With the weather warming up and the sun bursting through the clouds more and more, the season for rosé wine is definitely here.

Sales of French rosés have shot up by 58 per cent in the last four weeks, according to Sainsbury's, with buyers at the supermarket expecting that figure to rise as temperatures look set to hit 23 degrees at the weekend.

But there's nothing worse than picking up a bottle of the summery wine, only to find it tastes like alcoholic Ribena, reports Daily Mail.

Here, FEMAIL reveals how you can tell if a rosé is a premium wine just by looking at it - if you're a fan of a drier tipple, that is.


A good rule of thumb for choosing a good quality rosé is: the paler, the better, particularly if you favour dry wines.

Pale rosés are much drier than their fruitier and bolder cousins, and generally taste of grapefruit, strawberry and tart cherry.

Rosé wines are usually made using the maceration method, where the grapes are pressed while in their skins before the skins are removed before the wine becomes too dark.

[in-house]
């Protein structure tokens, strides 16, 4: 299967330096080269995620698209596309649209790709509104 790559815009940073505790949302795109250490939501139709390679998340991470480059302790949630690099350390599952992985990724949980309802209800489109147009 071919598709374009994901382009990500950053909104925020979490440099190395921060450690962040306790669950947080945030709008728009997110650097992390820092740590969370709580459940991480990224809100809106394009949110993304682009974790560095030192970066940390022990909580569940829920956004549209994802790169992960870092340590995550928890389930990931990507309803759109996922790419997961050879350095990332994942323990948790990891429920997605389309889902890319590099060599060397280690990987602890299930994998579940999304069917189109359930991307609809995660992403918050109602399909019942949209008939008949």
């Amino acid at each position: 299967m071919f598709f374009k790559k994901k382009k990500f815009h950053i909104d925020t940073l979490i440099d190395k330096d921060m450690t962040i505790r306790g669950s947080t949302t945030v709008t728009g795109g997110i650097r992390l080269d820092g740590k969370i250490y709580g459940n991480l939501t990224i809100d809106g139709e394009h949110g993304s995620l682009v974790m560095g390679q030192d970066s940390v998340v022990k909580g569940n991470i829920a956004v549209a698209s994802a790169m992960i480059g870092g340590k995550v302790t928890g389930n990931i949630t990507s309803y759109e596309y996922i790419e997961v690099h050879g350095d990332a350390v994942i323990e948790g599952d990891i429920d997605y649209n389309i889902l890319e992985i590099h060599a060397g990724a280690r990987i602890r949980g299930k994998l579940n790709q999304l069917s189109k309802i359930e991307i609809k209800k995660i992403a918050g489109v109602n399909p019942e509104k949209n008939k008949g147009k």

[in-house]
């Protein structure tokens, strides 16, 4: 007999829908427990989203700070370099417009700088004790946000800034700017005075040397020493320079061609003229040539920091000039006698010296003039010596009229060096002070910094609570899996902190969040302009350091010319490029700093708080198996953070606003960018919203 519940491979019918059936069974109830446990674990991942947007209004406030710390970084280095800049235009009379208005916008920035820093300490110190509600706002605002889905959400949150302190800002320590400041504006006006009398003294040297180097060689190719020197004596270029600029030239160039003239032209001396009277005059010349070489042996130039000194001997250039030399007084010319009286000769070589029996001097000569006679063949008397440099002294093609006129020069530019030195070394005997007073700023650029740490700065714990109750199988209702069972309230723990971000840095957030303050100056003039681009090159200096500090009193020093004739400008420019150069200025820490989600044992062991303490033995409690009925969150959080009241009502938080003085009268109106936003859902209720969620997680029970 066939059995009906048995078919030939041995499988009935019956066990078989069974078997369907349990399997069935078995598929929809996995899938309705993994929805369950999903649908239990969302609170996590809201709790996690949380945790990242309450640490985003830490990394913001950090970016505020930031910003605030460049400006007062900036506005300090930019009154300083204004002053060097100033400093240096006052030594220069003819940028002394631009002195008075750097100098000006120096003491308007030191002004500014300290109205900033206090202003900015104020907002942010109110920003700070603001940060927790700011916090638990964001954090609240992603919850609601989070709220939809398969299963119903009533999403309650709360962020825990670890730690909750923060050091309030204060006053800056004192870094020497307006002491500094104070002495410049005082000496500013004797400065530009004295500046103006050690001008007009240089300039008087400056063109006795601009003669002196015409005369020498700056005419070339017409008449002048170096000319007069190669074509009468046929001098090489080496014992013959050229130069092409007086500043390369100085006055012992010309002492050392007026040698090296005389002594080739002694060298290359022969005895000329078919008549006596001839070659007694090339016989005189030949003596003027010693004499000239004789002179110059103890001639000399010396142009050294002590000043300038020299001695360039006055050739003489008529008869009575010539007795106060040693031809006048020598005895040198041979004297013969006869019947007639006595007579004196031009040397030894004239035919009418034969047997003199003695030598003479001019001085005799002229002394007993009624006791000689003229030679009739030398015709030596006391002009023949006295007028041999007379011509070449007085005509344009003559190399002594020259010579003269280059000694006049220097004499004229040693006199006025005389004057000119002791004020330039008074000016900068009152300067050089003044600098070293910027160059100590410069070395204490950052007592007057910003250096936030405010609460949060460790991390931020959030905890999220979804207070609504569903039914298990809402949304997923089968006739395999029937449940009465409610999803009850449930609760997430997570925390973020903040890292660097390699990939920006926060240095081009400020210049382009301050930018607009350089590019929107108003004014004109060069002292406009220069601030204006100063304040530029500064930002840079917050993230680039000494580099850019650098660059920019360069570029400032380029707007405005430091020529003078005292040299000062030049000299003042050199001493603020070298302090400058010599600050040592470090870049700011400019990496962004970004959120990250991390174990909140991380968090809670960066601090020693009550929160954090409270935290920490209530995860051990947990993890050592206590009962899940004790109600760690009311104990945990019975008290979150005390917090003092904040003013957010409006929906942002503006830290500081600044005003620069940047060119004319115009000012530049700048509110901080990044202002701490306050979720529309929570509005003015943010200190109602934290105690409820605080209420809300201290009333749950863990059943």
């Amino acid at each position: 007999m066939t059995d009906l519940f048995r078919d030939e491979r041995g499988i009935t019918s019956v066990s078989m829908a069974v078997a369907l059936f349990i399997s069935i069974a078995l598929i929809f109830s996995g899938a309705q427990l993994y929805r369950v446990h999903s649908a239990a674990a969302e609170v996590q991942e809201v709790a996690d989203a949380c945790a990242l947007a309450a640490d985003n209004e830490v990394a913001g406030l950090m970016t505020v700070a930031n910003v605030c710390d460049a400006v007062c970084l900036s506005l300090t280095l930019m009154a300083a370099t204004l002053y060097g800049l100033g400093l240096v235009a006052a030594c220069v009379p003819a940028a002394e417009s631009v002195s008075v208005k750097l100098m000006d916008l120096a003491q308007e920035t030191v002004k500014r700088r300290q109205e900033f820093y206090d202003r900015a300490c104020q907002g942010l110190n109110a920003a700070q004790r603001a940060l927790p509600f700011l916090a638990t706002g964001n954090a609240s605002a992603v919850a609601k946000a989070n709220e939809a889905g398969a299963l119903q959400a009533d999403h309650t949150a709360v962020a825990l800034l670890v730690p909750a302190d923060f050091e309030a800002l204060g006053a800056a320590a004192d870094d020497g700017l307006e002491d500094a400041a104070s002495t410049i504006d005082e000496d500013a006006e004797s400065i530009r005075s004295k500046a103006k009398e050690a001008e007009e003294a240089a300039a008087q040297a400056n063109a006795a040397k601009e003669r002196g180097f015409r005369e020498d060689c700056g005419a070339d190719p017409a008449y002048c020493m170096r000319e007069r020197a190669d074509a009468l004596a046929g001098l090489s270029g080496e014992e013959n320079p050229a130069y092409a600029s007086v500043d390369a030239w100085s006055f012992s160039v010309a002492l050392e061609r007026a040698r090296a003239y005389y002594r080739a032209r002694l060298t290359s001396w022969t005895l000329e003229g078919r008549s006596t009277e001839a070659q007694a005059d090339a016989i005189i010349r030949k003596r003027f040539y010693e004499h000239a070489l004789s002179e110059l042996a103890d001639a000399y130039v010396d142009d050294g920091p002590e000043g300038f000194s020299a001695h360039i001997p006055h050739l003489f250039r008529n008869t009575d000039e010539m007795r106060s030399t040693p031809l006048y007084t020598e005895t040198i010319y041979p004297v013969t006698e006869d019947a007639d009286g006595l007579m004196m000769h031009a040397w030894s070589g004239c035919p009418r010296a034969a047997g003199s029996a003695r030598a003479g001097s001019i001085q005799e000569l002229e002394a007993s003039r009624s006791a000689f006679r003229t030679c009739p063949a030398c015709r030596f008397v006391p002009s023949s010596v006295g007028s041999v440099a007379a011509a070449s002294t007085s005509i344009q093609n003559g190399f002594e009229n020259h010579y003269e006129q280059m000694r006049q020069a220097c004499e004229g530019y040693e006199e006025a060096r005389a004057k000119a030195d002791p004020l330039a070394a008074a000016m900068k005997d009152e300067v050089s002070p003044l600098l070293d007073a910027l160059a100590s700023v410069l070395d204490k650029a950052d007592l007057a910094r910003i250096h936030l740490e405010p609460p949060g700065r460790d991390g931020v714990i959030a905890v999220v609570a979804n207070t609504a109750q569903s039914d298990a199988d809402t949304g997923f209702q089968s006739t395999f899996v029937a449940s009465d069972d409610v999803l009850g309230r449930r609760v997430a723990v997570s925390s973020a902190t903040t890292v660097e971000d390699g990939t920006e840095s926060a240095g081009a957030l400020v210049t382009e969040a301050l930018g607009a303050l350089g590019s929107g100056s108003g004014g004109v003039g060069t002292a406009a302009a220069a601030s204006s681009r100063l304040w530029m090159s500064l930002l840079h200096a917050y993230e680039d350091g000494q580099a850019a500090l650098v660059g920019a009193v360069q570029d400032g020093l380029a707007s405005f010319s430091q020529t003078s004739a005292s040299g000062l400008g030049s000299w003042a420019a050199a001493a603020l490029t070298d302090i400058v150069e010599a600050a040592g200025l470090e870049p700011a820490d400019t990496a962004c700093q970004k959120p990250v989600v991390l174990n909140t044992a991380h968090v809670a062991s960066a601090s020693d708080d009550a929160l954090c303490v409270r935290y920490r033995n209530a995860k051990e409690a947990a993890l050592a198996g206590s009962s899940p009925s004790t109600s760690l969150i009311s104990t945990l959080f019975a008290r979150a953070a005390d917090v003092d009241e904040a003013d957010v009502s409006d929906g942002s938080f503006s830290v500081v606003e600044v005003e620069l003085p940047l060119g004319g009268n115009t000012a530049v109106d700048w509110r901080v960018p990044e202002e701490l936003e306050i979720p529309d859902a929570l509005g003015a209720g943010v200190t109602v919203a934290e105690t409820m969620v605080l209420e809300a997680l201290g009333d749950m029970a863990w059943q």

The shorter the time the grapes have sat in their skins, the paler - and drier - the wine will be.

Paler rosés are becoming more and more popular with customers, with Sainsbury's reporting that sales of their paler Bordeaux and Provence wines have grown by 24 per cent in the last year, before increasing by 58 per cent in the last month.

Wine experts have tipped 2017 to be a particularly big year for rosé, as Brits choose lighter and drier styles from the south of France over darker and sweeter varieties such as Zinfandel.

Elizabeth Newman, head of beers, wines and spirits at Sainsbury's, said: "We expect rosé to be the drink of summer 2017, increasing our range by 15% to keep up with its growing popularity.

"Consumer habits are changing as the UK begins to mirror trends in France - we are turning to France for paler styles."